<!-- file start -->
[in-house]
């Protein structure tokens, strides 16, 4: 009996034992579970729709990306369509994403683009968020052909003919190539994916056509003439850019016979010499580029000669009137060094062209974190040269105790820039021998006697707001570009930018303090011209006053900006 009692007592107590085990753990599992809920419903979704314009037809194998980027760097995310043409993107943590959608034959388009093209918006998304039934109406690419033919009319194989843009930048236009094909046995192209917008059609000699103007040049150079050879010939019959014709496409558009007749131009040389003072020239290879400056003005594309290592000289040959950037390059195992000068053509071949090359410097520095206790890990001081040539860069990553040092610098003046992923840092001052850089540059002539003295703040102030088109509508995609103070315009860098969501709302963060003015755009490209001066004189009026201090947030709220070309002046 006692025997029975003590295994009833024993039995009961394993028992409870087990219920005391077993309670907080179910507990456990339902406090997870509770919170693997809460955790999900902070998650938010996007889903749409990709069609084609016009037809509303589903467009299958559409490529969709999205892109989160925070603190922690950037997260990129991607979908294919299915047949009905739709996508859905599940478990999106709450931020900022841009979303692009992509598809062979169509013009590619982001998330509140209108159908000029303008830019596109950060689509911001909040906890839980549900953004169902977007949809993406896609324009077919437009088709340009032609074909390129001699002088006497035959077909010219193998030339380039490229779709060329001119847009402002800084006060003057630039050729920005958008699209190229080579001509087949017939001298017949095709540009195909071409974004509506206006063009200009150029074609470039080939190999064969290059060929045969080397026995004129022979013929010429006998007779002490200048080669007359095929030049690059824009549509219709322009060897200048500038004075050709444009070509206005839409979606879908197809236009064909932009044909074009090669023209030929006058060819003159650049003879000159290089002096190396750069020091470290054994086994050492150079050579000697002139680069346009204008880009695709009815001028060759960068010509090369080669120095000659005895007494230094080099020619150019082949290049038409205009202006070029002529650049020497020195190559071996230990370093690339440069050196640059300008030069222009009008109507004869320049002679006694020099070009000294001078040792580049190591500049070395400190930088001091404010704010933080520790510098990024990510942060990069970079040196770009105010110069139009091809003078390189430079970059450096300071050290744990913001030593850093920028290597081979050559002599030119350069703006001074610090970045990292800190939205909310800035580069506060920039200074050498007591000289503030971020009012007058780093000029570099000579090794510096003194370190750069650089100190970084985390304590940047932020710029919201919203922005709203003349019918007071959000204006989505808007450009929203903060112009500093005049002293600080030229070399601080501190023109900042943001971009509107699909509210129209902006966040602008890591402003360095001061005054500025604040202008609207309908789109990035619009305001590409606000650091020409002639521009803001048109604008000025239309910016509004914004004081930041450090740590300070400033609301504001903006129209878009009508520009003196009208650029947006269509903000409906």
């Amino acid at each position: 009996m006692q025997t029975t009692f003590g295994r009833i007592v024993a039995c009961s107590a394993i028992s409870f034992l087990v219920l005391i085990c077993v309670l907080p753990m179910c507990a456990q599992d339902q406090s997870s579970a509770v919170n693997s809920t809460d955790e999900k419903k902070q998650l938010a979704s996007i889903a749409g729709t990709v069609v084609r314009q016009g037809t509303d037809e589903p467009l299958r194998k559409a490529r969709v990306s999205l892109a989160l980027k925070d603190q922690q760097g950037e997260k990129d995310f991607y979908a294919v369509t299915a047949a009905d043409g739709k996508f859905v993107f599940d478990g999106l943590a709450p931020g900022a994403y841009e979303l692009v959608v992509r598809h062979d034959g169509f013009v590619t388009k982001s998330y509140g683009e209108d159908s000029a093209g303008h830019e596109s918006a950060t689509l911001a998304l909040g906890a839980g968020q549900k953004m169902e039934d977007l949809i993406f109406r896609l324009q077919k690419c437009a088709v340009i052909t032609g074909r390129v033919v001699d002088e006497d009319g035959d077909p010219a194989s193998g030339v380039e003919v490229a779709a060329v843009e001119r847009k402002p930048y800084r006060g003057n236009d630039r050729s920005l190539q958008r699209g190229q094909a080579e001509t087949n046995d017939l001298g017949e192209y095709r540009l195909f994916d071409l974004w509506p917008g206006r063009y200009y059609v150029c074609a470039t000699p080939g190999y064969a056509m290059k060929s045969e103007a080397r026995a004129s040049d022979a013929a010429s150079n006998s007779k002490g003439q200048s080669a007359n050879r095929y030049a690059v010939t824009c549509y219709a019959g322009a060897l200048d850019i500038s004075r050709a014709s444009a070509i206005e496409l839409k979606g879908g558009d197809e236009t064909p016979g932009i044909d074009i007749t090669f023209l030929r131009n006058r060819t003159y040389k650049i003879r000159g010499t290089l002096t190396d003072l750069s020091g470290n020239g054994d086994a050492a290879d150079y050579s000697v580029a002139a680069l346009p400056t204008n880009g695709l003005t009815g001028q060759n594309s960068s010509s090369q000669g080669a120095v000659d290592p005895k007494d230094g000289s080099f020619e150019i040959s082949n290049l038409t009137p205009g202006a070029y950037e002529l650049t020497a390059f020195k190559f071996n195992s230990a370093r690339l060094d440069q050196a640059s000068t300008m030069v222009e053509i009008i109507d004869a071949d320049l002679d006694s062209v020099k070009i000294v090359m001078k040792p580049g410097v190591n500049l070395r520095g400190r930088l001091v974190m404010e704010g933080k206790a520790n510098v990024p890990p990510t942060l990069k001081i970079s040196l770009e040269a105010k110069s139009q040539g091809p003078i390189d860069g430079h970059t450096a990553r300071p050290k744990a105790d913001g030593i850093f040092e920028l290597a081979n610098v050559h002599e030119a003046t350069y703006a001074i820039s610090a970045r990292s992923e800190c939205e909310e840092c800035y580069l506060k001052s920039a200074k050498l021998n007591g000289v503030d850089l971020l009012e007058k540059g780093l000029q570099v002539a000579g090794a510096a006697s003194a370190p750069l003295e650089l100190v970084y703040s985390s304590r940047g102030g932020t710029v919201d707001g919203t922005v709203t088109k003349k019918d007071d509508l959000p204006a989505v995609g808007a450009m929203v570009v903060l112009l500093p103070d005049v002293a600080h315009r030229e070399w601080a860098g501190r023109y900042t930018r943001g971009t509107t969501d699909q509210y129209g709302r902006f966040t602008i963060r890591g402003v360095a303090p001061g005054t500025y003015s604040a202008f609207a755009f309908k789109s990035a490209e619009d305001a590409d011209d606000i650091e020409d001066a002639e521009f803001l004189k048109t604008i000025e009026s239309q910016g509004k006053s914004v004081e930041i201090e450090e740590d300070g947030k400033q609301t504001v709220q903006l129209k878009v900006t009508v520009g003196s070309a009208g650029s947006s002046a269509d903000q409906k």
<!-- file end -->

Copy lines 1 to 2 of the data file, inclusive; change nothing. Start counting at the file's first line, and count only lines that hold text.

[in-house]
């Protein structure tokens, strides 16, 4: 009996034992579970729709990306369509994403683009968020052909003919190539994916056509003439850019016979010499580029000669009137060094062209974190040269105790820039021998006697707001570009930018303090011209006053900006 009692007592107590085990753990599992809920419903979704314009037809194998980027760097995310043409993107943590959608034959388009093209918006998304039934109406690419033919009319194989843009930048236009094909046995192209917008059609000699103007040049150079050879010939019959014709496409558009007749131009040389003072020239290879400056003005594309290592000289040959950037390059195992000068053509071949090359410097520095206790890990001081040539860069990553040092610098003046992923840092001052850089540059002539003295703040102030088109509508995609103070315009860098969501709302963060003015755009490209001066004189009026201090947030709220070309002046 006692025997029975003590295994009833024993039995009961394993028992409870087990219920005391077993309670907080179910507990456990339902406090997870509770919170693997809460955790999900902070998650938010996007889903749409990709069609084609016009037809509303589903467009299958559409490529969709999205892109989160925070603190922690950037997260990129991607979908294919299915047949009905739709996508859905599940478990999106709450931020900022841009979303692009992509598809062979169509013009590619982001998330509140209108159908000029303008830019596109950060689509911001909040906890839980549900953004169902977007949809993406896609324009077919437009088709340009032609074909390129001699002088006497035959077909010219193998030339380039490229779709060329001119847009402002800084006060003057630039050729920005958008699209190229080579001509087949017939001298017949095709540009195909071409974004509506206006063009200009150029074609470039080939190999064969290059060929045969080397026995004129022979013929010429006998007779002490200048080669007359095929030049690059824009549509219709322009060897200048500038004075050709444009070509206005839409979606879908197809236009064909932009044909074009090669023209030929006058060819003159650049003879000159290089002096190396750069020091470290054994086994050492150079050579000697002139680069346009204008880009695709009815001028060759960068010509090369080669120095000659005895007494230094080099020619150019082949290049038409205009202006070029002529650049020497020195190559071996230990370093690339440069050196640059300008030069222009009008109507004869320049002679006694020099070009000294001078040792580049190591500049070395400190930088001091404010704010933080520790510098990024990510942060990069970079040196770009105010110069139009091809003078390189430079970059450096300071050290744990913001030593850093920028290597081979050559002599030119350069703006001074610090970045990292800190939205909310800035580069506060920039200074050498007591000289503030971020009012007058780093000029570099000579090794510096003194370190750069650089100190970084985390304590940047932020710029919201919203922005709203003349019918007071959000204006989505808007450009929203903060112009500093005049002293600080030229070399601080501190023109900042943001971009509107699909509210129209902006966040602008890591402003360095001061005054500025604040202008609207309908789109990035619009305001590409606000650091020409002639521009803001048109604008000025239309910016509004914004004081930041450090740590300070400033609301504001903006129209878009009508520009003196009208650029947006269509903000409906």